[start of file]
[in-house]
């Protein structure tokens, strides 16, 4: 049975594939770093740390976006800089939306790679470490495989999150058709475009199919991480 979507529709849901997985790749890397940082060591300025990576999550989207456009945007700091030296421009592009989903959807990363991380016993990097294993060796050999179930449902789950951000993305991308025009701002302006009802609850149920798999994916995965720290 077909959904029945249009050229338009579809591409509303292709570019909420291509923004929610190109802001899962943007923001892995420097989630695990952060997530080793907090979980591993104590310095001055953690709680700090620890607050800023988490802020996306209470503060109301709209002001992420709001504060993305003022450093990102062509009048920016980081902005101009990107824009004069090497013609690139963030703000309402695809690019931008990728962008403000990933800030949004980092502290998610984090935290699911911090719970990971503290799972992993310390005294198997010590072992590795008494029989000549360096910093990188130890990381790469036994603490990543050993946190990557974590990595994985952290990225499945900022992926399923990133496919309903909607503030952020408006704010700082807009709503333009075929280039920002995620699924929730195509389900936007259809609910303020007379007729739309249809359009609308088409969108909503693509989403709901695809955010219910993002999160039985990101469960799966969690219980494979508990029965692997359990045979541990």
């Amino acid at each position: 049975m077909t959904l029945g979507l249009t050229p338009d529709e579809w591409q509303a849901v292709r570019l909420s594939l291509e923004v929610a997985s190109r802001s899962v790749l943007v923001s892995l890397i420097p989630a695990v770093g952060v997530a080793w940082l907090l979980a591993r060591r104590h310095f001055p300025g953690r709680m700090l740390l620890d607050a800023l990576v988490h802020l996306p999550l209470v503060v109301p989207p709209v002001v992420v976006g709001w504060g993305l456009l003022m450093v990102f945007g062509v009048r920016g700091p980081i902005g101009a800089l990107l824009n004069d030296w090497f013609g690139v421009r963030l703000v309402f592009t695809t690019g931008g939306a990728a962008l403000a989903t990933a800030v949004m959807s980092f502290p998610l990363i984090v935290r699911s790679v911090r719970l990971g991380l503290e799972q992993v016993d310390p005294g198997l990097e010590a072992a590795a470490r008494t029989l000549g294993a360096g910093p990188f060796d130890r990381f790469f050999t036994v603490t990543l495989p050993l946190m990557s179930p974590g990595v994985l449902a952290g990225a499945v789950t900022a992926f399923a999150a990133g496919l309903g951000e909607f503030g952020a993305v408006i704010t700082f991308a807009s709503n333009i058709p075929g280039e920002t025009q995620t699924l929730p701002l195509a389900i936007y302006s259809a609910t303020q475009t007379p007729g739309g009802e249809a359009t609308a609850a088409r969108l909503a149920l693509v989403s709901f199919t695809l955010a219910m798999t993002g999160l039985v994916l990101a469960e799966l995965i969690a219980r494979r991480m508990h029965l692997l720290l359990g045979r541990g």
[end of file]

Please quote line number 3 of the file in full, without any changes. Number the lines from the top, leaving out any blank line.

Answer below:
């Amino acid at each position: 049975m077909t959904l029945g979507l249009t050229p338009d529709e579809w591409q509303a849901v292709r570019l909420s594939l291509e923004v929610a997985s190109r802001s899962v790749l943007v923001s892995l890397i420097p989630a695990v770093g952060v997530a080793w940082l907090l979980a591993r060591r104590h310095f001055p300025g953690r709680m700090l740390l620890d607050a800023l990576v988490h802020l996306p999550l209470v503060v109301p989207p709209v002001v992420v976006g709001w504060g993305l456009l003022m450093v990102f945007g062509v009048r920016g700091p980081i902005g101009a800089l990107l824009n004069d030296w090497f013609g690139v421009r963030l703000v309402f592009t695809t690019g931008g939306a990728a962008l403000a989903t990933a800030v949004m959807s980092f502290p998610l990363i984090v935290r699911s790679v911090r719970l990971g991380l503290e799972q992993v016993d310390p005294g198997l990097e010590a072992a590795a470490r008494t029989l000549g294993a360096g910093p990188f060796d130890r990381f790469f050999t036994v603490t990543l495989p050993l946190m990557s179930p974590g990595v994985l449902a952290g990225a499945v789950t900022a992926f399923a999150a990133g496919l309903g951000e909607f503030g952020a993305v408006i704010t700082f991308a807009s709503n333009i058709p075929g280039e920002t025009q995620t699924l929730p701002l195509a389900i936007y302006s259809a609910t303020q475009t007379p007729g739309g009802e249809a359009t609308a609850a088409r969108l909503a149920l693509v989403s709901f199919t695809l955010a219910m798999t993002g999160l039985v994916l990101a469960e799966l995965i969690a219980r494979r991480m508990h029965l692997l720290l359990g045979r541990g």